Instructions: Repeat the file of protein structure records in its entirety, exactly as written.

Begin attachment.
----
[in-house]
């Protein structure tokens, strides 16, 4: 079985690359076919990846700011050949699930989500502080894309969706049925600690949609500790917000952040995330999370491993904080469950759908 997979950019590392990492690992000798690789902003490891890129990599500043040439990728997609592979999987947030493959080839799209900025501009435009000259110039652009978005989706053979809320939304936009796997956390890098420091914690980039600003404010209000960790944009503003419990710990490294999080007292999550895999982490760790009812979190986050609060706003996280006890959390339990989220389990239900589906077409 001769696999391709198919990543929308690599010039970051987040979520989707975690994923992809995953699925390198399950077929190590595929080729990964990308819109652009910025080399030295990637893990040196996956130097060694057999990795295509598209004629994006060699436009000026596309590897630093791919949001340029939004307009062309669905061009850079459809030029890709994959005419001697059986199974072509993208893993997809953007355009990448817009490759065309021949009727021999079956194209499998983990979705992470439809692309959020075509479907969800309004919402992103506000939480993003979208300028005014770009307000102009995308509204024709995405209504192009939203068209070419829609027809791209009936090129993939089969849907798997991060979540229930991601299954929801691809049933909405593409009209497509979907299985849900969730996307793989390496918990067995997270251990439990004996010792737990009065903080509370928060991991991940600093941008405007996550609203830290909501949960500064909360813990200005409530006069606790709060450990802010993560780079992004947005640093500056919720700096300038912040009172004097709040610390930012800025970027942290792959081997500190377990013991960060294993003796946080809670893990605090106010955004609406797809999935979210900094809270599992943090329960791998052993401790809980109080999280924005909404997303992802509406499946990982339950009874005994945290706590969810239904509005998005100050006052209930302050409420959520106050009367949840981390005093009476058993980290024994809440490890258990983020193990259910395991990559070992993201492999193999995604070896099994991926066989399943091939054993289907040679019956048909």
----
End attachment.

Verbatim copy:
[in-house]
């Protein structure tokens, strides 16, 4: 079985690359076919990846700011050949699930989500502080894309969706049925600690949609500790917000952040995330999370491993904080469950759908 997979950019590392990492690992000798690789902003490891890129990599500043040439990728997609592979999987947030493959080839799209900025501009435009000259110039652009978005989706053979809320939304936009796997956390890098420091914690980039600003404010209000960790944009503003419990710990490294999080007292999550895999982490760790009812979190986050609060706003996280006890959390339990989220389990239900589906077409 001769696999391709198919990543929308690599010039970051987040979520989707975690994923992809995953699925390198399950077929190590595929080729990964990308819109652009910025080399030295990637893990040196996956130097060694057999990795295509598209004629994006060699436009000026596309590897630093791919949001340029939004307009062309669905061009850079459809030029890709994959005419001697059986199974072509993208893993997809953007355009990448817009490759065309021949009727021999079956194209499998983990979705992470439809692309959020075509479907969800309004919402992103506000939480993003979208300028005014770009307000102009995308509204024709995405209504192009939203068209070419829609027809791209009936090129993939089969849907798997991060979540229930991601299954929801691809049933909405593409009209497509979907299985849900969730996307793989390496918990067995997270251990439990004996010792737990009065903080509370928060991991991940600093941008405007996550609203830290909501949960500064909360813990200005409530006069606790709060450990802010993560780079992004947005640093500056919720700096300038912040009172004097709040610390930012800025970027942290792959081997500190377990013991960060294993003796946080809670893990605090106010955004609406797809999935979210900094809270599992943090329960791998052993401790809980109080999280924005909404997303992802509406499946990982339950009874005994945290706590969810239904509005998005100050006052209930302050409420959520106050009367949840981390005093009476058993980290024994809440490890258990983020193990259910395991990559070992993201492999193999995604070896099994991926066989399943091939054993289907040679019956048909």